Iranun people

The Iranun are a Moro ethnic group native to Mindanao, Philippines (in Maguindanao del Norte: Barira, Buldon, Parang, Matanog, Sultan Mastura, and Sultan Kudarat; North Cotabato: Alamada, Banisilan, Carmen, Libungan, and Pigcawayan; Lanao del Norte: Kauswagan and Kolambugan; Lanao del Sur: Balabagan, Bumbaran, and Picong; Bukidnon: Kalilangan; Zamboanga del Sur: Pagadian City, San Pablo, Dumalinao, Dimataling and Tukuran) (the west coast of Sabah, Malaysia (in which they are found in 25 villages around the Kota Belud and Lahad Datu districts; also in Kudat and Likas, Kota Kinabalu, in which they assimilate with their fellow Sama-Bajau counterparts owing to their shared ethnolinguistic roots being of Moro stock), There are Iranun communities in Indonesia especially Riau Islands, Sumatra, Kalimantan whom adopted the Melayu Timur identity and language but still used the Iranun at the same time.

A 19th century illustration of an Iranun pirate.
Regions with significant populations
 Philippines 250 000 (1981)
(Bangsamoro, Soccsksargen, Northern Mindanao, Zamboanga Peninsula, Manila, Cebu)
 Malaysia 20 000 - 30 000 (2006)
Filipino  Sabah Malay  Maguindanaon  Maranao  Indonesian  English  Arabic
Sunni Islam (100%)
Related ethnic groups
Maranao, Suluk, Maguindanao, Lumad,
Sama-Bajau, other Moro peoples, Visayans,
other Filipinos,
other Austronesian peoples


A traditional Iranun house in the Heritage Village of Kota Kinabalu, Sabah

The origin of the name "Iranun" remains contested.[1] The "Iranun" (archaic "Iranaoan") may have been the original endonym of the ancestral group which later split into the Iranun, Maranao, and Maguindanao people. The Iranun and Maranao still speak the language closest to the ancient Proto-Danaw among all of the Danao languages spoken by these groups.[2]


1890 illustration by Rafael Monleón of a late 18th-century Iranun lanong warship

For centuries, the Iranun were involved in pirate-related occupations in Southeast Asia. Lanun means pirate in Malay language. Originally from the Sultanate of Maguindanao, in southern Mindanao, Iranun colonies spread throughout Mindanao, the Sulu Archipelago and the north and east coast of Borneo. Most Iranuns are Muslim. Their language is part of the Austronesian family, and is most closely related to the Maranao people of Lanao. Historically, the Iranun were given the exonym Ilanun (also spelled variously as Illanun, Illanoan, Illanoon, Ilanoon, etc.) during the British colonial era. The Malay term Lanun or pirate originated from the exonym.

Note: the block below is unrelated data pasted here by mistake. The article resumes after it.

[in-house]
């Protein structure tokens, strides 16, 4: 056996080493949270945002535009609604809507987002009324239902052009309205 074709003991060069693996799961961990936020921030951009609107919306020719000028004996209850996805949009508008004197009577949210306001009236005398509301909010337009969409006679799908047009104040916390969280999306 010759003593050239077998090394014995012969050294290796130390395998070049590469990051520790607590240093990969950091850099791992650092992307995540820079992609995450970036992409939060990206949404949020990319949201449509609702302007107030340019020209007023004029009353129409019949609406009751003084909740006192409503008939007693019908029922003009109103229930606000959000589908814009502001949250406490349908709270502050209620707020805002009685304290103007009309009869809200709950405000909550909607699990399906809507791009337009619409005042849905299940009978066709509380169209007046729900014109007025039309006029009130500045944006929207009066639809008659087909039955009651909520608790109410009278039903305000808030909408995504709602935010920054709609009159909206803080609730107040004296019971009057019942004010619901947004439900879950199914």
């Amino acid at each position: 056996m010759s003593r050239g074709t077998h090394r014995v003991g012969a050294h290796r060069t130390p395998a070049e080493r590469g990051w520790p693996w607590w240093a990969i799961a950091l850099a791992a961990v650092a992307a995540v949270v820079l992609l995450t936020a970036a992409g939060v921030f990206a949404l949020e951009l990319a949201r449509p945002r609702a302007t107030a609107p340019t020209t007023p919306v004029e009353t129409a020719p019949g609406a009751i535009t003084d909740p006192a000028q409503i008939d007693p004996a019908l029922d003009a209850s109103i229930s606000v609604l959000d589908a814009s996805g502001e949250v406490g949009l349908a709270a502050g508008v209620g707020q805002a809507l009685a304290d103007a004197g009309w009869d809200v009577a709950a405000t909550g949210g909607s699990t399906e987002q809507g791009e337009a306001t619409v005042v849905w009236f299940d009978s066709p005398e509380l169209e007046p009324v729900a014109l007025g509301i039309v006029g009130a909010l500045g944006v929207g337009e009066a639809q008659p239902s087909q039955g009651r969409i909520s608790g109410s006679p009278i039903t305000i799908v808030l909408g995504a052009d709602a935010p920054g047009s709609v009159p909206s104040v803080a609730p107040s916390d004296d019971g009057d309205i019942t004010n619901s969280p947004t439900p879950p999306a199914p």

In the case of inter-marriages of an Iranun woman and an outsider man, the cultural influences of the woman's family will be more dominant that the outsider man would be considered as an Iranun man; although in a lot cases this does not happen.[3]

The Sultanate of Maguindanao traces its ancestry to Iranun roots.[4] For several centuries, the Iranuns in the Philippines formed part of the Sultanate of Maguindanao. In the past, the seat of the Maguindanao Sultanate was situated at Lamitan and Malabang. Both of which were the strongholds of the Iranun society. Iranuns fought the Western invaders under the flag of the Maguindanao Sultanate. They formed part of the Moro resistance against the USA occupation of the Philippines from 1899 to 1913.[5] The Iranun were excellent in maritime activity as they are traditionally sailors and pirates.[5] They used to ply the route connecting the Sulu Sea, Moro Gulf to Celebes Sea, and raided the Spanish held territories along the way.

See also


  1. Hamilton, Roy W. (1998). From the rainbow's varied hue: textiles of the southern Philippines. UCLA Fowler Museum of Cultural History. p. 135. ISBN 9780930741648.
  2. Lobel, Jason William; Riwarung, Labi Hadji Sarip (2009). "Maranao Revisited: An Overlooked Consonant Contrast and its Implications for Lexicography and Grammar". Oceanic Linguistics. 48 (2): 403–438. doi:10.1353/ol.0.0040. JSTOR 40783537. S2CID 145549504.
  3. Bandira Datu Alang (1992). Iranun: sejarah dan adat tradisi. Dewan Bahasa dan Pustaka, Kementerian Pendidikan Malaysia. p. 80. ISBN 98-362-2600-1.
  4. Cesar Adib Majul (1971). Muslims in the Philippines. Asian Center.
  5. Kenneth Hite & Kennon Bauman (2016). The Cthulhu Wars: The United States' Battles Against the Mythos. Bloomsbury Publishing. ISBN 978-14-728-0789-2.
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